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A Feathery Trip!

by Haadiyah Sajid

On the sunny afternoon of March 17, we set out for the newly-opened bird aviary in Islamabad, which is Pakistan’s largest bird aviary! We’d been there once before, but this time we were especially excited as our homeschooler friends, Danielle Aunty and her kids Safiyah, Diyana and Shams were coming along, too! Danielle aunty had brought along a big book “Birds of Pakistan” which she used to help us verify which birds were which. Well, there weren’t just birds of Pakistan in the aviary. The feathered fliers released in this huge net were from all over the world, including places like Australia, Brazil and Canada!

We got the bunch of tickets and walked in. It was beautiful, SubhanAllah! Right in front of us was a big pond with lots of ducks swimming inside. Our favorites were the tufted ducks, white ducks with little round tufts on their heads. The fluffy tufts were dyed pink and green, and that made the ducks look rather hilarious. There were ring-necked ducks, brownish birds with dark rings around their necks, as you’d have guessed. And there were mallard ducks, of course. They’re very common, the black, brown, whitish bodied waddlers with shiny green heads – those are the males. The females are a dull brown.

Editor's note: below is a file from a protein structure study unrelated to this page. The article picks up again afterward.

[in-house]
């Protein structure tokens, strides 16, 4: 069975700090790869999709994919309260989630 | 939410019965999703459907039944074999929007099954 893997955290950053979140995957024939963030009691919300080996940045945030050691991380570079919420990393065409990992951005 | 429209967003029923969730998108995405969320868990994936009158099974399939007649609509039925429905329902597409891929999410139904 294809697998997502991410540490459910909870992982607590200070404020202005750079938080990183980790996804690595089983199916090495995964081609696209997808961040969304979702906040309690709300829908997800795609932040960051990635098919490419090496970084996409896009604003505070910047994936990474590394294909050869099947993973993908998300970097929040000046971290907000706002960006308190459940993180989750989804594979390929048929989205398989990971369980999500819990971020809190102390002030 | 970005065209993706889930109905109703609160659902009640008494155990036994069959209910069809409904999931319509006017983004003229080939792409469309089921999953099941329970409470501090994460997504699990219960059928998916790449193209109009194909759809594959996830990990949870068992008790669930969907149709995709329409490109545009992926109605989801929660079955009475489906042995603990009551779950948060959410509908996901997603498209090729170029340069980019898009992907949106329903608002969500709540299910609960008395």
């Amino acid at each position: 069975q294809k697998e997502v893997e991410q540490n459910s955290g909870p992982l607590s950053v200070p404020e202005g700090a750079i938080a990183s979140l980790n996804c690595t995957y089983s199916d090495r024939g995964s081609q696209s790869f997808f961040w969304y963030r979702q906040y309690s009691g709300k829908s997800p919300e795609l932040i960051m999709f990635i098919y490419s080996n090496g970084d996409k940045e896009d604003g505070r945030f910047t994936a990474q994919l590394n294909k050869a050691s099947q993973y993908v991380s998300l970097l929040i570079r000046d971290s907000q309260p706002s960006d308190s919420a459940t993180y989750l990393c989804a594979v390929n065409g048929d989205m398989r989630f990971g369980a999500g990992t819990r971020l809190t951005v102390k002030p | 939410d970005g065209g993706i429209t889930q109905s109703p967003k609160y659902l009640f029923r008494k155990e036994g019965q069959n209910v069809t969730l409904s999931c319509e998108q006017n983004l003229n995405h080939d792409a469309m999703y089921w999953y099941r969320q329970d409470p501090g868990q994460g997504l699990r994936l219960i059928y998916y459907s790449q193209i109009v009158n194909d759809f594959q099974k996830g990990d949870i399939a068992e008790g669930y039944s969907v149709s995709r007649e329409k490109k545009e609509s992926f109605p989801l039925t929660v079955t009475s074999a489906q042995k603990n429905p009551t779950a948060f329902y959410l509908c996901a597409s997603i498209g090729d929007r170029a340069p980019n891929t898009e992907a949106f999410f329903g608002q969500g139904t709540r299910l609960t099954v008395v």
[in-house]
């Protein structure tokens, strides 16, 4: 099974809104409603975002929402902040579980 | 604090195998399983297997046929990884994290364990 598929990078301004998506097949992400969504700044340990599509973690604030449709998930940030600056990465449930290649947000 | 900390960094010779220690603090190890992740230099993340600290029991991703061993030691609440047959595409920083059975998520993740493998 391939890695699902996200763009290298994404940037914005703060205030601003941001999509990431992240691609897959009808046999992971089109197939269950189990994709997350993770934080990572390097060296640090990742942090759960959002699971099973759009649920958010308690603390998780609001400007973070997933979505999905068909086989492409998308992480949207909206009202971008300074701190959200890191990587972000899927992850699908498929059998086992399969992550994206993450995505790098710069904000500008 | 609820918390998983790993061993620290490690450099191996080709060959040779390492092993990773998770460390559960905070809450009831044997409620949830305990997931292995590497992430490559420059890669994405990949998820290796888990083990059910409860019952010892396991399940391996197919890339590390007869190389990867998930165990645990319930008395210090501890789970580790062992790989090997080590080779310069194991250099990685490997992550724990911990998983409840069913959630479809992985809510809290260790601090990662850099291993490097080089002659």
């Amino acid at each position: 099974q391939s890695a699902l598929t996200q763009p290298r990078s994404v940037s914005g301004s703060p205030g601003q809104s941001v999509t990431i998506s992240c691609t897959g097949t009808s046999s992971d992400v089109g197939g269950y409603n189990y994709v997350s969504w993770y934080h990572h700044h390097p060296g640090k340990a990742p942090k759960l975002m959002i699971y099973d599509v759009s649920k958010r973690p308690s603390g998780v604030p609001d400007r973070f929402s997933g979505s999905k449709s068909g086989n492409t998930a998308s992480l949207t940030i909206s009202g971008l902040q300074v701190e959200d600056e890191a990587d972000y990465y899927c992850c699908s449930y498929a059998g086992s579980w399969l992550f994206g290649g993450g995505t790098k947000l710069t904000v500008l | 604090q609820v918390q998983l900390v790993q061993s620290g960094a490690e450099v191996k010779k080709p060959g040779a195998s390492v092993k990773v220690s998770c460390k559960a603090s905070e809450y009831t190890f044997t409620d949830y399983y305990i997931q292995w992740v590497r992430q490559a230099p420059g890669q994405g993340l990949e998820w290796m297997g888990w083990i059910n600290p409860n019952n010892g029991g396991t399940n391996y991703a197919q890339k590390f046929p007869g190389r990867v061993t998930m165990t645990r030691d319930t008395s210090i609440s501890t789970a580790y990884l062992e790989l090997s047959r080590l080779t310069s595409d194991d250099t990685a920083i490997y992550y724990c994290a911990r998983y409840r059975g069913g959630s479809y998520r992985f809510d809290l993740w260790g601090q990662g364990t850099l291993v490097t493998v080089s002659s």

Our guide (from the aviary staff) was an expert, just like Danielle aunty who raises birds on her farm. He even opened the gate of a special enclosure and let us in to see the ducks and some more birds up close! That was a really great part of the trip. Diyana and I tried to get close to a tufted duck (and we did, to some extent), but our target swam away very quickly when he (or she) saw us approaching. That’s the instinct that Allah has created it with!

The Duck Pond

The Duck Pond

Next, we saw the biggest pigeons in the world. It was rather unbelievable that they were pigeons in the first place, as they were nearly as big as peacocks, without the long tails. One type was bluish, and it had straight hair on its head. A bit like:  The other was all black with curly hair growing on its head.

Next, we came past some more pigeons – which had lots of feathers on their feet, which made them look as if they were wearing snowshoes! There was also one pigeon who had puffed up its neck like a balloon. Well, that ‘neck’ isn’t actually called a neck; it’s known as the crop. The bird can fill up its crop with food and fly to its nest and then take the food out from its crop to feed chicks. (I’m avoiding the term throwing up, OK?)

After that, we came across large cages in which parrots were kept. Many parrots were released into the aviary, of course, but the parrots in the cages were either sick, a little injured, or they still didn’t have a companion of the same breed.

The first cage had parakeets, small parrots which have many species. We got to see lots of the species! SubhanAllah, the parakeets come in all colors: blue, red, green, yellow, even pink! Our guide even took out a cover-head pigeon for us to see up close. This pigeon always has its feathers over its face and you couldn’t even see the eyes. In fact, all we could see of its head was the smooth, round white top, which was seen only when we peeked in from above and a tiny bit of its beak. Safiyah did try uncovering its head but unfortunately it only does that when feeding! 😀 Well, check out these photos.